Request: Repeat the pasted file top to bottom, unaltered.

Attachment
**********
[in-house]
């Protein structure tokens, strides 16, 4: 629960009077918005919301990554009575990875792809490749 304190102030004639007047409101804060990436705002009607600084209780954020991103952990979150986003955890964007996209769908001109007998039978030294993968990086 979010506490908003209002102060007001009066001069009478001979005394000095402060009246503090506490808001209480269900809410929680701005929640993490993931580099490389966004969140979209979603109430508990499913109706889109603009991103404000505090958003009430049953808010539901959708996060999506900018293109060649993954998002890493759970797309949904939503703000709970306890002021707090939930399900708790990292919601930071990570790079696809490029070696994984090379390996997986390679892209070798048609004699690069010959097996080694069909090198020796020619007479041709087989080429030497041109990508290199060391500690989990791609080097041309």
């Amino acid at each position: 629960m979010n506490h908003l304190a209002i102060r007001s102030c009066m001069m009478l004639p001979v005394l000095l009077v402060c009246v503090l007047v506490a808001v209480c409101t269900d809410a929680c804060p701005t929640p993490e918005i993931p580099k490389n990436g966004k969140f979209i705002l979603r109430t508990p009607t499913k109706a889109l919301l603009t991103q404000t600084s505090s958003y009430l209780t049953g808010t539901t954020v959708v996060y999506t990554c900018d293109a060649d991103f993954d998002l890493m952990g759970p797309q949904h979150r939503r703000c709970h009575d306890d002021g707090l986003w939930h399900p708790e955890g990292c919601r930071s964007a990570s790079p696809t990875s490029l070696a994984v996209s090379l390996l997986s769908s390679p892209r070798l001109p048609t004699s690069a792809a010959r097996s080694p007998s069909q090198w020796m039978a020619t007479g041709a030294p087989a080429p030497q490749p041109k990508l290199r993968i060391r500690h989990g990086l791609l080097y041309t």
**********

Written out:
[in-house]
């Protein structure tokens, strides 16, 4: 629960009077918005919301990554009575990875792809490749 304190102030004639007047409101804060990436705002009607600084209780954020991103952990979150986003955890964007996209769908001109007998039978030294993968990086 979010506490908003209002102060007001009066001069009478001979005394000095402060009246503090506490808001209480269900809410929680701005929640993490993931580099490389966004969140979209979603109430508990499913109706889109603009991103404000505090958003009430049953808010539901959708996060999506900018293109060649993954998002890493759970797309949904939503703000709970306890002021707090939930399900708790990292919601930071990570790079696809490029070696994984090379390996997986390679892209070798048609004699690069010959097996080694069909090198020796020619007479041709087989080429030497041109990508290199060391500690989990791609080097041309």
């Amino acid at each position: 629960m979010n506490h908003l304190a209002i102060r007001s102030c009066m001069m009478l004639p001979v005394l000095l009077v402060c009246v503090l007047v506490a808001v209480c409101t269900d809410a929680c804060p701005t929640p993490e918005i993931p580099k490389n990436g966004k969140f979209i705002l979603r109430t508990p009607t499913k109706a889109l919301l603009t991103q404000t600084s505090s958003y009430l209780t049953g808010t539901t954020v959708v996060y999506t990554c900018d293109a060649d991103f993954d998002l890493m952990g759970p797309q949904h979150r939503r703000c709970h009575d306890d002021g707090l986003w939930h399900p708790e955890g990292c919601r930071s964007a990570s790079p696809t990875s490029l070696a994984v996209s090379l390996l997986s769908s390679p892209r070798l001109p048609t004699s690069a792809a010959r097996s080694p007998s069909q090198w020796m039978a020619t007479g041709a030294p087989a080429p030497q490749p041109k990508l290199r993968i060391r500690h989990g990086l791609l080097y041309t």